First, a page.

Because sometimes one cannot be bothered to blog on a Monday.
On this, the weekend of the 2018 Women's March, I want to start this edition of my periodic menstrual series by saying a few things:
- Not all women menstruate.
- Not all menstruators are women.
- The fact that a person sometimes menstruates tells you nothing about their gender.
- Not all menstruators experience menstruation in the same way
Menstruation, for me, is a powerful and revealing lens through which to discuss a wide variety of issues facing women, trans men, and nonbinary folks, including reproductive rights, sexual shaming, body positivity, medical discourses, representation and the media, third-wave feminism, postfeminism, the intersections of race, class, and disability with gender, and global capitalism—among many, many others. I try to be careful about the language I use when discussing these topics, although I know that I make mistakes. What I am most wary of is the way that talking about periods, sexual organs, and lived experiences around menstruation can very quickly slip into biological essentialism, making the assumption that menstruating is mutually constitutive with being a woman. Because it's just not. That's not up for discussion here at my blog, and I'll fight as many pussy hats as I have to in order to keep it that way.
Anyway, let's talk about periods some more!
This week I've not only had my period but also gotten about four violent nosebleeds. Everyone has told me it's because of the dry winter air (I've been advised to put Vaseline *up my nose* which sorry but No Thank You), but I've gotten these ever since I was a small child so I'm not sure that's the real root cause. Of course there's some part of me that wants to see a correlation between one type of bleeding and the other but I'm not sure there's a biologically defensible connection. Either way, all this exsanguination makes me feel a little like a character in a Victorian short story with lots of heavy-handed symbolism and multiple fainting couches, or maybe like a hemophilic Russian royal child who is very pale indeed against the Siberian wastelands as we flee into the hinterlands. Or maybe I just need to up my iron supplements.
- My first news item for this month comes from friend-of-the-blog Jenny. It has a fun local Boston connection and also gets at something I think about a lot, which is how little we actually know about our own bodies, especially when it comes to fertility. There's a cultural assumption that we're all completely fertile/virile until proven otherwise; and goodness help you if you are proven otherwise—the process of investigating and treating low fertility is so prohibitively expensive as to be a complete privilege and luxury. Science seems to have put relatively little effort into finding ways to establish an individuals baseline fertility in order to predict whether people will have trouble becoming pregnant when the want to. It strikes me that so many bro dudes have turned the idea of self-optimization through obsessive bodily tracking into a business model but women are frequently entirely left out of this field, as when the first version of the Apple Health app completely omitted period tracking. Obviously people like Ridhi Tariyal are doing the work to change this, but it will also take a culture shift in academia and in science; as Tariyal says in the Forbes piece, tampons are "a highly underutilized, underexplored specimen that could really break open women's reproductive health. But to date everyone has thought it's too gross to engage in.” (I know, there's a LOT to unpack here.) Think how much more informed you could be about your OWN BODY if there were simple tools out there to give you the metrics and you weren't limited by the fact that the scientific and medical profession apparently think menstrual blood is icky! Think how we could recalibrate "normal" and "natural"! Also, while we're at it, think of all the incredible work that could happen if we GIVE MORE STARTUP FUNDING TO PEOPLE WHO ARE NOT CIS WHITE MEN.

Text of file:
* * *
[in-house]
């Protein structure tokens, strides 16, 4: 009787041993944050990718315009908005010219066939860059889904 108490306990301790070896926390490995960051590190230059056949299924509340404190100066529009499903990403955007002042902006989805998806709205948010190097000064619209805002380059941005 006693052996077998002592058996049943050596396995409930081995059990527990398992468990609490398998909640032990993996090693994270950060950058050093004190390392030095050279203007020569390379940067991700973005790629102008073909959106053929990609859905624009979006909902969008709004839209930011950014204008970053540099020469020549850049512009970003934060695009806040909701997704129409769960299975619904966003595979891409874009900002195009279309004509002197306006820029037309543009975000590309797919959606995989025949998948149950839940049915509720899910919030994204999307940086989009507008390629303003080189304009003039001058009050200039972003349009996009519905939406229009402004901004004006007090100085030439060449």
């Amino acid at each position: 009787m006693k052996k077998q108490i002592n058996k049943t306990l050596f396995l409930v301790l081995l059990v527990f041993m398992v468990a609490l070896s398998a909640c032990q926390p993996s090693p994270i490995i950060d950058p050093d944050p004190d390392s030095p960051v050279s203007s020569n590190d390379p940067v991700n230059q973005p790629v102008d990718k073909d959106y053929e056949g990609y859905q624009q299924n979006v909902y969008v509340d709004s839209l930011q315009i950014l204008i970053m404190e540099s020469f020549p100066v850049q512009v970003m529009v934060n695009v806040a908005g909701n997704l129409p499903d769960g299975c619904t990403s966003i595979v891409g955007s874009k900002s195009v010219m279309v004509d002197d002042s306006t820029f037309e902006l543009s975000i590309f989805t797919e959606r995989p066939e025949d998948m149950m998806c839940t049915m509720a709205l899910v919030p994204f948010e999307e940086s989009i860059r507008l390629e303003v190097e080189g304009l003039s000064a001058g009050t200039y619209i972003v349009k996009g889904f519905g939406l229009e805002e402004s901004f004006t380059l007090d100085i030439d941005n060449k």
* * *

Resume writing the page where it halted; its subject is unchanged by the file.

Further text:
- On a slightly lighter yet also very revealing note, I love this discussion of the design conversation surrounding the decision to change the protected/unprotected sex icons in the period tracker app Clue. I feel like there's a fascinating larger conversation about cultural symbols for period-related things that this is a part of, and I also feel like I want to hear the 99% Invisible episode about designing period-tracker apps ASAP.
- A reminder that periods can be way more than a slight inconvenience; this piece on menstruation as a refugee and this one on menstruation and homelessness came out in the same week last month and both emphasize how this thing that many of us view as an annoyance can be shifted and recontextualized in situations of extremity. There's no easy fix to these problems but it did remind me set up a recurring donation with a local organization that helps with these issues. Periods are recurring so the aid needs to be, too. I'm doing some research but if anyone has a suggestion for a good place to donate in the Boston area, please drop me a note.
- Finally, if you're looking for a way to low-key declare your fascination with menstruation, may I recommend this limited-edition tote bag from Clue ("only comes in red," lollllzz). I LOVE a good tote bag (I think my collection is well over two dozen at this point) so I tweeted about this one a while ago and my mom saw it (HI MOM). She told my sister, who gamely got it for me as a Christmas gift, despite being completely nonplussed by a) the existence of a period euphemism tote bag and b) her sister's desire to own said tote bag and carry it out in the world. I like it because it's also about language and it's a great shade of red (it's even on sale right now). If you see someone carrying this around Cambridge, MA, it's probably me, so feel free to say hi or ask me if I have an extra tampon.